Meanwhile, Oclaro (NASDAQ:OCLR) has approached the requirement for coherent-enabled modules at the 40-Gbps level first, with 100 Gbps as the next step. To some degree this is a result of its acquisition of Mintera, which had taken this path prior to its purchase by Oclaro.

“We see considerable interest from customers for a next-generation 100-Gbps module to help them meet the expected increase in demand in 2012,” wrote former Mintera head Terry Unter, now president and general manager of Oclaro’s Optical Networks Solutions unit, in an email to Lightwave. “Merchant solutions are of particular interest to leverage growing volumes as quickly as possible, lower the cost, and to ensure a stable supply in the industry. Oclaro is a leading supplier of high-performance 40-Gbps solutions today and will also supply our customers with next generation 100-Gbps coherent solutions to help them capitalize on the demand growth. We plan to ship 100-Gbps module prototypes before the end of this calendar year.”

Like Fujitsu Optical Components, Oclaro decided to engage the market at 100 Gbps initially as a component supplier. JDSU (NASDAQ: JDSU) (TSX: JDU) took a similar tack, and announced at OFC/NFOEC new QPMZ modulators and coherent receivers for 100-Gbps applications. While company spokespeople were unavailable for comment when Lightwave attempted to contact them for this story, it should be noted that JDSU faces the same challenge as most of its fellow module vendors when it comes to developing 100-Gbps coherent-enabled products: Optical components only meet half the requirement.

Coherent detection requires very high-speed electronics, not only ADCs such as those Fujitsu Semiconductor Europe offers but high-end digital signal processors (DSPs) and other silicon, as well as appropriate algorithms and software. Few module vendors have all of this expertise in-house, so they must find partners. Opnext found them through its affiliation with Hitachi (the company spun out of Hitachi in 2000). Fujitsu’s offering, whenever it reaches the market, will have leveraged the synergies between the company’s components and systems businesses. One could foresee NEC and Sumitomo, just to name two other possible module suppliers, taking a similar path.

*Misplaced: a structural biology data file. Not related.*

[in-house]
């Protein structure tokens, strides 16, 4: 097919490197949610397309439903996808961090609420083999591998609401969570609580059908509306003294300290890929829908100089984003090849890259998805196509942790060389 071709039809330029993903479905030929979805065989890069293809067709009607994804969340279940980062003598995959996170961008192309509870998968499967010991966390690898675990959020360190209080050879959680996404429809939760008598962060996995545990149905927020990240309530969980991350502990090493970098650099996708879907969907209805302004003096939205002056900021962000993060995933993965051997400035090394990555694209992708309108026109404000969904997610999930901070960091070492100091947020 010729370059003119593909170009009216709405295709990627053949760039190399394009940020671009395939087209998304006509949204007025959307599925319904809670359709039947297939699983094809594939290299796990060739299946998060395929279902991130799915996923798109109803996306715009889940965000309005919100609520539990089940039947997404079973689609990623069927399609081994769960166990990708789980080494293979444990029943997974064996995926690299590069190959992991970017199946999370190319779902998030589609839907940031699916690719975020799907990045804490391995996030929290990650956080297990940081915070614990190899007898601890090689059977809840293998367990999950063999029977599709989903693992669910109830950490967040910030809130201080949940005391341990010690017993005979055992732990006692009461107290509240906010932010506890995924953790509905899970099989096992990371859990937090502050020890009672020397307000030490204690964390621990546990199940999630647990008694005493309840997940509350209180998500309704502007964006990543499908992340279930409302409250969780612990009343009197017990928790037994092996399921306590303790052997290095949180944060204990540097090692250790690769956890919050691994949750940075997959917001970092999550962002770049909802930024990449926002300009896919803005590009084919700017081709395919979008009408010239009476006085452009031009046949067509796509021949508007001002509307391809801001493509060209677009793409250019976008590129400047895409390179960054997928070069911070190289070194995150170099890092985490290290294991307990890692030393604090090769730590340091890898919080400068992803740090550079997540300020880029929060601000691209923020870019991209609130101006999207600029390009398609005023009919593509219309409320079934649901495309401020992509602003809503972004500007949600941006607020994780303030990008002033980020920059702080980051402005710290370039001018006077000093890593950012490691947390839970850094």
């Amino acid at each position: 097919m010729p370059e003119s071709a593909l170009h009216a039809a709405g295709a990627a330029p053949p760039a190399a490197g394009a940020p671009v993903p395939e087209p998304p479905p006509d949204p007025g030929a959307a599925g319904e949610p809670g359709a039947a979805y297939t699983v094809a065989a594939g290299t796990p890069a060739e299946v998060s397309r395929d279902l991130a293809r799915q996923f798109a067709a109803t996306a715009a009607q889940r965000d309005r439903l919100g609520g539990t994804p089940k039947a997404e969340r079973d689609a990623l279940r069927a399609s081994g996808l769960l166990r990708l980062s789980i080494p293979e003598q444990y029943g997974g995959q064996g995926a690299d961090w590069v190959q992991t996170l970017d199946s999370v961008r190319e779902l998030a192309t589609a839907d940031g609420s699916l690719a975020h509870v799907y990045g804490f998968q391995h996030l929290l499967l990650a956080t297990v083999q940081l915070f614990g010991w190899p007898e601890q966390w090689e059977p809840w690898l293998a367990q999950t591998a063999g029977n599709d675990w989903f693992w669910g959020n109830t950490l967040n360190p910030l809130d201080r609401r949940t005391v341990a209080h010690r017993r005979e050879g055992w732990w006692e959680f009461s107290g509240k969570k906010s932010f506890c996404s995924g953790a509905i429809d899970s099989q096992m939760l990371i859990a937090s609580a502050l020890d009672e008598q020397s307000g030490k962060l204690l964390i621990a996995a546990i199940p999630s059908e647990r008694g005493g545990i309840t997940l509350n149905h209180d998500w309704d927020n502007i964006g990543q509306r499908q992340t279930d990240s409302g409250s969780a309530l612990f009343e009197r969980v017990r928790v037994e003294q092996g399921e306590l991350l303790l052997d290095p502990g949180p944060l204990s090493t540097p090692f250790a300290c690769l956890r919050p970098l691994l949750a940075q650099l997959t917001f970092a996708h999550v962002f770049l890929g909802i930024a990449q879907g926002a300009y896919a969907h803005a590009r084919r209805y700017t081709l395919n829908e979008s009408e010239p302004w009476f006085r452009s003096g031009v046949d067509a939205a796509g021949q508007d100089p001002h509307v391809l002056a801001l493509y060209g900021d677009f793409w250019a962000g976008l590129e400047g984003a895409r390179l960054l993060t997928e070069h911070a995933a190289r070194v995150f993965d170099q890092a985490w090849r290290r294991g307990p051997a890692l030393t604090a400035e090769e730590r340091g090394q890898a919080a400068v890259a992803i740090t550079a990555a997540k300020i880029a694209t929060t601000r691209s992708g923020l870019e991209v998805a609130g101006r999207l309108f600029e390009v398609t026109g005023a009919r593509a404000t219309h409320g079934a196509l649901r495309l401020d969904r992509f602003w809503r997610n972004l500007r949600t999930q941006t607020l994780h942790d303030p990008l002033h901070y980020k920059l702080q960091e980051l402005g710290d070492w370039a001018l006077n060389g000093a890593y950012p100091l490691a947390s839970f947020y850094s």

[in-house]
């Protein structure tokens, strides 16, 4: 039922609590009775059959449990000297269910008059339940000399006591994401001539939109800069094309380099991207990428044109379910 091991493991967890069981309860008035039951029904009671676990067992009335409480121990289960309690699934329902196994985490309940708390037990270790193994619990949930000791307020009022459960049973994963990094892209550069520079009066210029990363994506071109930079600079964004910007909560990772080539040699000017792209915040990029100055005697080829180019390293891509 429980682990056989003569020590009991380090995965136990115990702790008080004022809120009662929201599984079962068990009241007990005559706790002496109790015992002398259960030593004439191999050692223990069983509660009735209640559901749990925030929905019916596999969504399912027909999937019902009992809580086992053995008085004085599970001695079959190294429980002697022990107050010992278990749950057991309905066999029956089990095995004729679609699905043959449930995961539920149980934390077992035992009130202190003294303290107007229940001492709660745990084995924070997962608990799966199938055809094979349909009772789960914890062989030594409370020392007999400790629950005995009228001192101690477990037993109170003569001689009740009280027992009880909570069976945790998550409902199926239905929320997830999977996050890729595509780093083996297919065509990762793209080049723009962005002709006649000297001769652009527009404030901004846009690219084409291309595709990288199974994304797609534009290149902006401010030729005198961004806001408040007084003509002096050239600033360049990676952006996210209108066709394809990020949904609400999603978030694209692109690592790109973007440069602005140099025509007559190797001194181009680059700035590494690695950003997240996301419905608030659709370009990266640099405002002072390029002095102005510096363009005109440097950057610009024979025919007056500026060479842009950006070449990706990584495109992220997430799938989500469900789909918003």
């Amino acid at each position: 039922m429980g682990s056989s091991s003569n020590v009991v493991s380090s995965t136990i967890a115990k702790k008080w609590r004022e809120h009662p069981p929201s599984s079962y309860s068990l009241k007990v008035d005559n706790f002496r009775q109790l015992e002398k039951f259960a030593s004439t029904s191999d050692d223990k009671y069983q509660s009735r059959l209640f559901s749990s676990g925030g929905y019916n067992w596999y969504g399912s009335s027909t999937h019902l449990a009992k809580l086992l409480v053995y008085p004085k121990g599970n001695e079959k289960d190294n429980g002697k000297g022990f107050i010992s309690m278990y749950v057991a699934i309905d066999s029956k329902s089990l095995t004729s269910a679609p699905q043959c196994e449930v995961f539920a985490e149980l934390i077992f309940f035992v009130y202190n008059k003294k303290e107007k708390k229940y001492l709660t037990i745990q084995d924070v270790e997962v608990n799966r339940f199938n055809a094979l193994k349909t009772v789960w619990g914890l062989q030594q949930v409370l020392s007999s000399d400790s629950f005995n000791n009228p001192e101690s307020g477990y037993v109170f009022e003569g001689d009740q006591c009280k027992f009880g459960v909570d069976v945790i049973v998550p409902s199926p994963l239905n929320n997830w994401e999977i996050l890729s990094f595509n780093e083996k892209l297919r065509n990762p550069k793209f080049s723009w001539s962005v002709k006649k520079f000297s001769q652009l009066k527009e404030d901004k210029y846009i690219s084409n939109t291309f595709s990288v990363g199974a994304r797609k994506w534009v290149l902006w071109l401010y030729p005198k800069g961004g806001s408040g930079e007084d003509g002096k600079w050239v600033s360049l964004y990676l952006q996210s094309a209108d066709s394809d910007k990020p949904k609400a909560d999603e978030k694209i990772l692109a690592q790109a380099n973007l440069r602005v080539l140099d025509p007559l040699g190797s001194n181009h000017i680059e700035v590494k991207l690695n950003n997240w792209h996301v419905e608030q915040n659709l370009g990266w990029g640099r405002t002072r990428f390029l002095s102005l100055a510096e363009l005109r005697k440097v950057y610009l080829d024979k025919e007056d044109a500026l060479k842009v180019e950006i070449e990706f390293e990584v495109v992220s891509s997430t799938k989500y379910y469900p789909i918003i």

Other module vendors aren’t so lucky; they must seek partners from outside of their immediate family. For example, Oclaro has partnered with chip vendor ClariPhy Communications Inc. JDSU, Finisar (which declined to comment on its plans for this story), and similar module suppliers must make the same kind of alliances before they can compete with Opnext, Fujitsu, and others that can leverage a wider range of in-house expertise.

It appears likely that systems designers will have at least some modules that support 100-Gbps transmission via DP-QPSK and coherent detection by the end of this year. But because of a lack of in-house expertise in some cases, a variety of module options likely won’t appear on the market until 2012.